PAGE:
The period around birth constitutes a critical window of opportunity for prevention and management of maternal and newborn complications, which can otherwise prove fatal. Availability and accessibility of skilled birth attendants, basic and comprehensive emergency obstetric care, around the time of birth is therefore critical. A large proportion of newborn illnesses and deaths can also be prevented using simple, low-cost interventions during delivery and during the week following birth partum, provided both in the facility and at home (where currently 50 per cent of newborn deaths occur). Regular visits by community health workers at the time of delivery and following birth can be instrumental in preventing complications and post-natal mortality.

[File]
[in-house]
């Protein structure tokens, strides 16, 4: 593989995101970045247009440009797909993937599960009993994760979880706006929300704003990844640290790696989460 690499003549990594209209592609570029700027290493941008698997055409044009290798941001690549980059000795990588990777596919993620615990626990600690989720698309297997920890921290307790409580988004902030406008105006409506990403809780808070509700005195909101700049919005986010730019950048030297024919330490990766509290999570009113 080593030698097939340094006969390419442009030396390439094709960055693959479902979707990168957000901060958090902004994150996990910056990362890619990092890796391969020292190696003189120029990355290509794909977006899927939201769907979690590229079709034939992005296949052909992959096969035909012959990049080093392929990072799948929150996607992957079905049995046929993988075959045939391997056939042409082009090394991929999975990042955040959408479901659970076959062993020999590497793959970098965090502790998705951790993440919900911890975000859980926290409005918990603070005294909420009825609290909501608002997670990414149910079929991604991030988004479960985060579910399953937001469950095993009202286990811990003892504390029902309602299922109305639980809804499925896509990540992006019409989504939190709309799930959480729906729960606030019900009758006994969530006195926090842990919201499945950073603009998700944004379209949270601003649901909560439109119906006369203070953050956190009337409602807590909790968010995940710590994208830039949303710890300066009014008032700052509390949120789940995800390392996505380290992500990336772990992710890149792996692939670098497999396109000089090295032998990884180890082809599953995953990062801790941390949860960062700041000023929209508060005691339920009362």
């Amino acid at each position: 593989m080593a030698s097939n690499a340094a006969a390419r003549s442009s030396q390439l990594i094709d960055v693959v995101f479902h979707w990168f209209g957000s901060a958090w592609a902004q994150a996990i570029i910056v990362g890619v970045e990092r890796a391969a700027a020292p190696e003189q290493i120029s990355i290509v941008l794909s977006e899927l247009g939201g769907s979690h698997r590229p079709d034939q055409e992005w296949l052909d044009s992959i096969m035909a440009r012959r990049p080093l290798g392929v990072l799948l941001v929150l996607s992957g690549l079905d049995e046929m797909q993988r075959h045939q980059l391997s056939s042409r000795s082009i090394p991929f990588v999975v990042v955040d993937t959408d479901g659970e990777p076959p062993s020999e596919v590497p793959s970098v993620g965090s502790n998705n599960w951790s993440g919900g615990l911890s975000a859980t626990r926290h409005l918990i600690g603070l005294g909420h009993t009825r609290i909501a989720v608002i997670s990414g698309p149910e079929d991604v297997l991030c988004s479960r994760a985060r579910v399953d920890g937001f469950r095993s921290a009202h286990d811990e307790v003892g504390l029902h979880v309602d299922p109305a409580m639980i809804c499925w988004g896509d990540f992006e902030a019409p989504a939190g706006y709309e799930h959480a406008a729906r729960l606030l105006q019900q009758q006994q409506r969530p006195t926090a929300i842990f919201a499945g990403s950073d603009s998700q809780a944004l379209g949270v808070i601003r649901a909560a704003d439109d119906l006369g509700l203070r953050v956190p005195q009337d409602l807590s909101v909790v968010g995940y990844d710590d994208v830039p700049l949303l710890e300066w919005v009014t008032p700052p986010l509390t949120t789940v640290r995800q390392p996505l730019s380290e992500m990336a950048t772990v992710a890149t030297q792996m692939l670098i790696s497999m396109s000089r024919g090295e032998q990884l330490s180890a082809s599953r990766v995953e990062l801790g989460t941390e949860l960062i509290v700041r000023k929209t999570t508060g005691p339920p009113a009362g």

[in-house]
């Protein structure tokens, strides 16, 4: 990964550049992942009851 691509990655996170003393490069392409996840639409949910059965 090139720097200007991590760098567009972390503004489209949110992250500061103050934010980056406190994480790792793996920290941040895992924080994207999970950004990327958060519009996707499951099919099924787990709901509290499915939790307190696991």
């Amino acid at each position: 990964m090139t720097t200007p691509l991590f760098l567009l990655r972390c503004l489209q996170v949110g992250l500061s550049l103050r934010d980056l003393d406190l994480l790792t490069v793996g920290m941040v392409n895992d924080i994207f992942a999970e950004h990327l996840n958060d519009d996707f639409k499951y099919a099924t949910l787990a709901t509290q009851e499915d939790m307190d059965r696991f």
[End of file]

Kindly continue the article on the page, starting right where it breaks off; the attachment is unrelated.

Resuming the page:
Essential life-saving interventions include immediately drying the newborn and keeping the baby warm, skin to skin contact, delayed cord clamping, initiating breastfeeding as soon as possible after delivery, supporting the mother to breastfeed exclusively, giving special care to low-birth weight infants, and diagnosing and treating newborn complications such as asphyxia and sepsis.
Strengthening referral mechanisms and linkages between different levels of facility-based care, and between health facilities and the community, must be a top priority. Empowering women, families and communities by supporting their involvement and proactive care-seeking for pregnancy care, nutrition, birth preparedness, use of a skilled attendant at birth, recognition of maternal and newborn danger signs, early initiation and exclusive breastfeeding, postnatal care and support for optimal birth spacing is important. In addition, identification of pregnant women by community health workers and continued follow-up and support during antenatal and postnatal period can promote healthy practices and timely care-seeking in case of complications.